“God is none other than the Savior of our wretchedness. So we can only know God well by knowing our iniquities.” –Blaise Pascal
Barabbas was not a good man. On the contrary, he was a rebel, a murderer, a robber, a notable prisoner. Yet, the crowd cried out for his release from jail. In return, they wanted Jesus crucified. The religious mob stood before Pilate that day and demanded the freedom of a wicked man in exchange for the life of Christ.
The context of their evil request stood in light of Passover. The Levitical law ordered the high priest to select two goats from the fold. One animal would be sacrificed while the other was set free in the wilderness by a “fit man.” When Barabbas was released from prison he stood in type and shadow of the freedom we receive in the death of Jesus Christ. As a matter of fact, the name Barabbas means, “the son of a father.” Quite literally Barabbas stood as any and every man before God.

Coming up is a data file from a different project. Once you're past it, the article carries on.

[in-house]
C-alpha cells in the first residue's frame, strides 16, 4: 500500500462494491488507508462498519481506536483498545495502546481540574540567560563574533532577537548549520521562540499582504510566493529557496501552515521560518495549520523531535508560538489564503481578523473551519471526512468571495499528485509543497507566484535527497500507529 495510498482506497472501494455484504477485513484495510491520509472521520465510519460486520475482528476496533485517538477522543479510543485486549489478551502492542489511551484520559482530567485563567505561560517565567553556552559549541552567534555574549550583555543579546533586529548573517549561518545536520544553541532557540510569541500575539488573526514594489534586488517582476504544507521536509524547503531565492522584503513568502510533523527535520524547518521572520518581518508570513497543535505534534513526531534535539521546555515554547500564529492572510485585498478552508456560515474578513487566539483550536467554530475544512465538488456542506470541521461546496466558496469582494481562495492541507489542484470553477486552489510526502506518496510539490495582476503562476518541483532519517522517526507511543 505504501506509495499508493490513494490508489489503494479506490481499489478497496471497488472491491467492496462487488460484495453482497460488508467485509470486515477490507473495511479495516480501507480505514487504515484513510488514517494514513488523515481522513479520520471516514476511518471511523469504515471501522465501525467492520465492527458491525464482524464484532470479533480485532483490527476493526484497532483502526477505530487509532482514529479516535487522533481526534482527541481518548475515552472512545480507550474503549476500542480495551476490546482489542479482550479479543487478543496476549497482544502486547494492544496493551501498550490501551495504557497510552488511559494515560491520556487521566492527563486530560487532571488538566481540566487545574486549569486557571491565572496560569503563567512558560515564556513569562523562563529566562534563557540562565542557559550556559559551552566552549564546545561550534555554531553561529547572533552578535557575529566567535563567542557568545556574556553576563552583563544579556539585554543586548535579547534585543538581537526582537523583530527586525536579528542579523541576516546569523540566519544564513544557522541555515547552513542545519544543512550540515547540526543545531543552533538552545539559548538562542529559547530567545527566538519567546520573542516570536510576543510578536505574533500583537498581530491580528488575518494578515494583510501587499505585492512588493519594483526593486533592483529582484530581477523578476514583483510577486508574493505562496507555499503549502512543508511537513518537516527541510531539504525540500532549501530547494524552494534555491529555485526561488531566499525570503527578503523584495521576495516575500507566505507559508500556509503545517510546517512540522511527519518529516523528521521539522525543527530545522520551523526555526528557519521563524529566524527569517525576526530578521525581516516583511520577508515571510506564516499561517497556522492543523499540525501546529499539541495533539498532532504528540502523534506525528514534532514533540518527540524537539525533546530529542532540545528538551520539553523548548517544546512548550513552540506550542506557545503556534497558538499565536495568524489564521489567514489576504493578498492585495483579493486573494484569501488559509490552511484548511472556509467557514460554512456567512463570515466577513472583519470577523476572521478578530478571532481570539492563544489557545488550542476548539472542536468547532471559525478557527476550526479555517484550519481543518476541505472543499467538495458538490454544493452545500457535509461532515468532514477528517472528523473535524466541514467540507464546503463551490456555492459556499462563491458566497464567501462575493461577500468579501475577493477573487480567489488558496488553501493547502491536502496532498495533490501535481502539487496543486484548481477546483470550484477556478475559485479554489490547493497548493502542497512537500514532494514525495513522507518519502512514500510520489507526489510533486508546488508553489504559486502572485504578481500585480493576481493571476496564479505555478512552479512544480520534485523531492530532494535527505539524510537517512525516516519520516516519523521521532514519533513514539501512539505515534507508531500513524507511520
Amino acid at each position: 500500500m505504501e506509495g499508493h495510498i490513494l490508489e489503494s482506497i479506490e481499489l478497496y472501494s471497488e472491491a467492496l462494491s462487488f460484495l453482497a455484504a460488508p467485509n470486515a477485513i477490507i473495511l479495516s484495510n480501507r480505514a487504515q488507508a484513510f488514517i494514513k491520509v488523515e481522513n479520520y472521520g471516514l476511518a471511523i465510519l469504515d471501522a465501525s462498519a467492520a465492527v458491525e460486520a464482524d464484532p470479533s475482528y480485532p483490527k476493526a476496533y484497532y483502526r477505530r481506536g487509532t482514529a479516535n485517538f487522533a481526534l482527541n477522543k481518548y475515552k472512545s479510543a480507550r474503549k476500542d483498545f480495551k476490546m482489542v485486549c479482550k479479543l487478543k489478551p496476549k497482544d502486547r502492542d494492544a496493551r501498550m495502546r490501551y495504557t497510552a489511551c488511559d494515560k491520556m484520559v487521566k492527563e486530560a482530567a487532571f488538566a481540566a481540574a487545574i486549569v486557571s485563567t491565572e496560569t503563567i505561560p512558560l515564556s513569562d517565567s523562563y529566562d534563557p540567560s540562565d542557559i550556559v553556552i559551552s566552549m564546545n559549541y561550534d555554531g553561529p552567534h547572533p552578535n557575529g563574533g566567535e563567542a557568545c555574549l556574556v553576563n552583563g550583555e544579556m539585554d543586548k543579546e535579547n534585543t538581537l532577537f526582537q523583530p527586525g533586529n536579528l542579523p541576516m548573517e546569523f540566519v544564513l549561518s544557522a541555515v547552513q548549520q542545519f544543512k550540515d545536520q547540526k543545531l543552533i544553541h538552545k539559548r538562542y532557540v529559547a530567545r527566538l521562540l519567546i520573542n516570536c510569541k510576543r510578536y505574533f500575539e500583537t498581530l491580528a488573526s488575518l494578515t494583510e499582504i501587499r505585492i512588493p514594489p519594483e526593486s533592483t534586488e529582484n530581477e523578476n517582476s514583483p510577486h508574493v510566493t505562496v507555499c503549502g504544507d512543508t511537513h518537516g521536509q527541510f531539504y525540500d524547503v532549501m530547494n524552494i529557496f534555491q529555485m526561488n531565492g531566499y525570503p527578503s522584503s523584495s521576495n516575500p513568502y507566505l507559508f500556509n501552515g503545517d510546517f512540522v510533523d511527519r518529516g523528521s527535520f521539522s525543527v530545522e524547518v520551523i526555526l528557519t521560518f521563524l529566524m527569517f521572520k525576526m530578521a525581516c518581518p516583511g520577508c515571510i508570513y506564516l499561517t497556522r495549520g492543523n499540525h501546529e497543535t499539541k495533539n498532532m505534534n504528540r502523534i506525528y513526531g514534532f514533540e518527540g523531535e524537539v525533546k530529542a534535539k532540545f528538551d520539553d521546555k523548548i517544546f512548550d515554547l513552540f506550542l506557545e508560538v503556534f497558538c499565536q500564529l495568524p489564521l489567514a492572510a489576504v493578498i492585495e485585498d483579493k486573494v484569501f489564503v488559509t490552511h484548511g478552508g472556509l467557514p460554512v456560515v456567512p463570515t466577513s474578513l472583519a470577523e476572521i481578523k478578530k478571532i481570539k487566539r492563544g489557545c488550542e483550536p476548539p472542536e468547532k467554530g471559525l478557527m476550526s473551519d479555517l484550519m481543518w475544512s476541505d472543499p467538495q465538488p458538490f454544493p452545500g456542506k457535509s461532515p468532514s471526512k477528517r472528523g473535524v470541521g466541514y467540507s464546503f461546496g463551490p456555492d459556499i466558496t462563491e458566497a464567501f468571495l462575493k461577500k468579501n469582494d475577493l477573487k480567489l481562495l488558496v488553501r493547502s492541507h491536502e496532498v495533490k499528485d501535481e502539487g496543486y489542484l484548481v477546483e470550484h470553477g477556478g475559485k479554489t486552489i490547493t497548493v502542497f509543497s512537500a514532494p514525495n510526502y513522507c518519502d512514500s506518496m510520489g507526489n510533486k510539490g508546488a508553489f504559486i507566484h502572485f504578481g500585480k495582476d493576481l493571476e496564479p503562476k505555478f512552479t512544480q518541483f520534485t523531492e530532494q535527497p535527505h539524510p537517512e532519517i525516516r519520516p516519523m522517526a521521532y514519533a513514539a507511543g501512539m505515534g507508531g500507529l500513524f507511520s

Jesus, the Son of the Father took our place at Calvary. He was innocent, righteous, and holy; yet like Barabbas, we were guilty, condemned, and sentenced to die. The spotless Lamb of God became the substitution for every “son of the father.” He died to release us from the bondage and burden of sin. As someone has anonymously said, “The life Christ lived qualified Him for the death He died, and the death He died qualifies us for the life we live.”
DAILY SCRIPTURE READING: Exodus 13-15
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